Classic Sidecountry Lines: DOA, Whistler Blackcomb

Comments by Freeskier Magazine/

by Mike Douglas | Photo of Ryan Oakden shot by Paul Morrison

You can’t miss it. A giant cleft in the rock on the southwest side of Blackcomb Peak marks the line called DOA. It starts as a 40-plus-degree slot couloir, barely two ski lengths wide, then gradually opens up into a series of rolling shelves before depositing you on to 7th Heaven’s buffed groomers, 1,600 vertical feet below.

Generations of Whistler’s top shredders have earned their stripes on DOA. Early pioneers like Trevor Peterson and Eric Pehota were among the first. After Petersen died in a Chamonix avalanche in 1996, his ice axe was bolted to the rock near the top of the line. The memorial marks Peterson’s favorite place at Whistler Blackcomb. Skiing it was part of the healing process for his son, Kye, who made his first descent before he was a teenager. Pehota’s sons, Logan and Dalton, along with Sean and Callum Pettit, are regulars to ski the line.

From the top of the Showcase t-bar, follow the crowds up the short bootpack to Blackcomb Glacier, then follow the highest traverse to the right. Down near the rocks, you’ll pass through a ski area boundary gate where you can check your avalanche beacon. From there, it’s a 20 to 30 minute skin up the south flank of the Blackcomb Glacier. Follow the skin track to the right. When you reach the col, take your skins off, then stay high and continue traversing around to the west. About 100 meters past the col, you’ll find DOA.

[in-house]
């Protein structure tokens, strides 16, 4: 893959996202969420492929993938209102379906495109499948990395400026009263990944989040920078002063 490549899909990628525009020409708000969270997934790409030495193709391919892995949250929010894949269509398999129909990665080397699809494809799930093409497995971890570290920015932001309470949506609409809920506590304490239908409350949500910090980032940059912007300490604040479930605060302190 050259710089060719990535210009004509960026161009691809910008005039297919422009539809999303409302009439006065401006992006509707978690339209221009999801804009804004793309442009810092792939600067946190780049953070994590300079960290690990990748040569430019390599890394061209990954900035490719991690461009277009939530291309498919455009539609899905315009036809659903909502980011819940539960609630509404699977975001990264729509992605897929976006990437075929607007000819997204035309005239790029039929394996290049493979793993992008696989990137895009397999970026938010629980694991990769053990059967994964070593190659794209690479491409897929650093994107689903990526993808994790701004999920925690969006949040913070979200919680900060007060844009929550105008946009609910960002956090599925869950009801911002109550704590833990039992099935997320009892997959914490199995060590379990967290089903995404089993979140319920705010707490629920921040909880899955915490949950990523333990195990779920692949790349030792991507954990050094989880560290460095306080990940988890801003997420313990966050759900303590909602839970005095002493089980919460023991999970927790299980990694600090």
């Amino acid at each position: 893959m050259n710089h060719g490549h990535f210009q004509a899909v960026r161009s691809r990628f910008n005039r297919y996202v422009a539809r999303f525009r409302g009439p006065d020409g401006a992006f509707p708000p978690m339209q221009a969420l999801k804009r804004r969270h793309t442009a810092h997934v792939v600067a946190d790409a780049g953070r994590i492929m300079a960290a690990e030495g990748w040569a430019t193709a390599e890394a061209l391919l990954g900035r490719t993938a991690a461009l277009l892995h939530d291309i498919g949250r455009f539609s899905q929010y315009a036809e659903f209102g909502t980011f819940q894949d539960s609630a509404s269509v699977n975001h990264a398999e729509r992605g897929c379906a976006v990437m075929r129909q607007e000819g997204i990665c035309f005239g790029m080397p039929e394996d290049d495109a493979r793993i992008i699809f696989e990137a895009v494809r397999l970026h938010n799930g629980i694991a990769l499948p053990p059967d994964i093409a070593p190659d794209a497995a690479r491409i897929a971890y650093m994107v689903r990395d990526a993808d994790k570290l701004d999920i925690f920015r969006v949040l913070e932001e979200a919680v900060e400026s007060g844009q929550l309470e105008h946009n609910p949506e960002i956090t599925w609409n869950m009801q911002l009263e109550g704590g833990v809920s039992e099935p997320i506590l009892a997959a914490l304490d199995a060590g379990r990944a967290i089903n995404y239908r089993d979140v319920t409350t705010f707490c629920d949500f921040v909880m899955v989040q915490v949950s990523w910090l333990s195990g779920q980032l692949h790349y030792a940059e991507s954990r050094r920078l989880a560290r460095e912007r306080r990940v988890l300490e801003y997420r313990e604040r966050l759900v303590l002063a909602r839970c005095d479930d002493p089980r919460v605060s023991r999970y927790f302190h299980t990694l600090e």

DOA is a serious line. Never head out if the avalanche danger is higher than “considerable.” Always give the snow a day to settle after the last storm, and when in doubt, go with some locals.

Hike: Ski: 7

Related:

– Introduction to Classic Sidecountry Lines, plus Cody Peak, Jackson Hole
– Classic Sidecountry Line — Munchkins, Alpine Meadows
– Classic Sidecountry Line — Hell Brook, Stowe
– Classic Sidecountry Line — Shuksan Arm, Mt. Baker

*Hike and ski ratings are in terms of difficulty: 1 being relatively easy, 10 being very challenging. This article originally appeared in the 2013 FREESKIER Backcountry Issue. Subscribe to the magazine, or get it on the iTunes Newsstand.